MMiranda: If I may step off my soapbox for a moment and hypocritically re-enter the fray... I’m assuming Alex is assuming Davis consents to that trade after also agreeing to sign an extension with the Knicks. And that Davis would be paired alongside one or two other added stars. If that’s the case, I’d do that trade. Would New Orleans?

If the Pels trade AD, what happens with Jrue Holiday? The two-way stud has two years and $53 million left on his contract, plus a player option for $27 million in 2021-22. Let’s say Holiday is down to put down roots on Mount Zion. That’s a start, but not nearly enough. Last year the Pels’ most prominent guards after Jrue were Elfrid Payton and E’Twaun Moore. Payton is an unrestricted free agent. Moore is under contract for one more year at $8.6 million, almost the same salary as DSJ and Frank’s combined take-home next season; their team options the year after next total about $12 million. Are Smith and Frank an upgrade?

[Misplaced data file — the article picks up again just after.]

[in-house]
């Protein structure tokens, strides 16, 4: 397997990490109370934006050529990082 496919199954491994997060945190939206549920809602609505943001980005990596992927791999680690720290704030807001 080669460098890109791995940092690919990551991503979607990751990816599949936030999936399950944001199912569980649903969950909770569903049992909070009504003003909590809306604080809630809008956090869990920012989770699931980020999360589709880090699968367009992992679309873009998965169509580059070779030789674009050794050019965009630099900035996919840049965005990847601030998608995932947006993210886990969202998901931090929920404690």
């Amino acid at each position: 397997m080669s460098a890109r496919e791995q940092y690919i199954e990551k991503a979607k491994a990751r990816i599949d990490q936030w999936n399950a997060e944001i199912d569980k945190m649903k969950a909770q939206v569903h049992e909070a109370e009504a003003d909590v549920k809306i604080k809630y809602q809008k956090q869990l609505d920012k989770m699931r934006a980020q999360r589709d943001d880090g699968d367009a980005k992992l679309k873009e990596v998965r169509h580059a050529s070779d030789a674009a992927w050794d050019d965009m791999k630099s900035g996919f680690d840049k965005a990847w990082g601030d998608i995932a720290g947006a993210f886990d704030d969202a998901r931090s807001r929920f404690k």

Say you’re David Griffin, the Pelicans’ new general manager. Your franchise is coming off its lowest attendance since Davis’ rookie year. You’re an afterthought in a football town. If you’re pitching that fanbase on life A.D. (after Davis), Barrett/Culver would have to be the centerpiece of this deal. And then? Knox? DSJ and Ntilikina are not straws that stir anybody’s drink. The Dallas 2021 pick probably means more than it would’ve before this year’s lottery bullshit reform, since even if the Mavs aren’t a bottom-feeder, as long as they’re not a playoff team that pick has a better chance of jumping to the top four than it did in the past.

So you’re gonna sell those fans on:

  • R.J. Barrett, a polarizing prospect, or Culver, who could be Handsome Evan Turner.
  • Knox, who was atrocious on one end of the floor.
  • Ntilikina, who was repugnant on the other.